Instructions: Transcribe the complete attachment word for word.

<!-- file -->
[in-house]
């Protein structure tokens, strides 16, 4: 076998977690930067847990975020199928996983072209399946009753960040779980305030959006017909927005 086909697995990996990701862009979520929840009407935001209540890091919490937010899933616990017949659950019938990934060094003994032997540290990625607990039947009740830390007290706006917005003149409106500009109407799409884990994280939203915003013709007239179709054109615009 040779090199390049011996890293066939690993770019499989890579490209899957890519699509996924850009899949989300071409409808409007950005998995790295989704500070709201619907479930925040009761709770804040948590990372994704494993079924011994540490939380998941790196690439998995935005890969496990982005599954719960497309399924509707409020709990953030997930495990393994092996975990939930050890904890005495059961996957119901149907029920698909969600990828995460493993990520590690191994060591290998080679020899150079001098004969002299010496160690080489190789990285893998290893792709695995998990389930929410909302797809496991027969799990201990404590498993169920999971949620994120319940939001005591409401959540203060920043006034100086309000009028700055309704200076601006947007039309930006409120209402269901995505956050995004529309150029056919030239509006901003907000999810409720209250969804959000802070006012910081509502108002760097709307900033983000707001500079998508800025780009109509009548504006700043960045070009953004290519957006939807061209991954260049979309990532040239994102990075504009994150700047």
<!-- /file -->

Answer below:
[in-house]
């Protein structure tokens, strides 16, 4: 076998977690930067847990975020199928996983072209399946009753960040779980305030959006017909927005 086909697995990996990701862009979520929840009407935001209540890091919490937010899933616990017949659950019938990934060094003994032997540290990625607990039947009740830390007290706006917005003149409106500009109407799409884990994280939203915003013709007239179709054109615009 040779090199390049011996890293066939690993770019499989890579490209899957890519699509996924850009899949989300071409409808409007950005998995790295989704500070709201619907479930925040009761709770804040948590990372994704494993079924011994540490939380998941790196690439998995935005890969496990982005599954719960497309399924509707409020709990953030997930495990393994092996975990939930050890904890005495059961996957119901149907029920698909969600990828995460493993990520590690191994060591290998080679020899150079001098004969002299010496160690080489190789990285893998290893792709695995998990389930929410909302797809496991027969799990201990404590498993169920999971949620994120319940939001005591409401959540203060920043006034100086309000009028700055309704200076601006947007039309930006409120209402269901995505956050995004529309150029056919030239509006901003907000999810409720209250969804959000802070006012910081509502108002760097709307900033983000707001500079998508800025780009109509009548504006700043960045070009953004290519957006939807061209991954260049979309990532040239994102990075504009994150700047």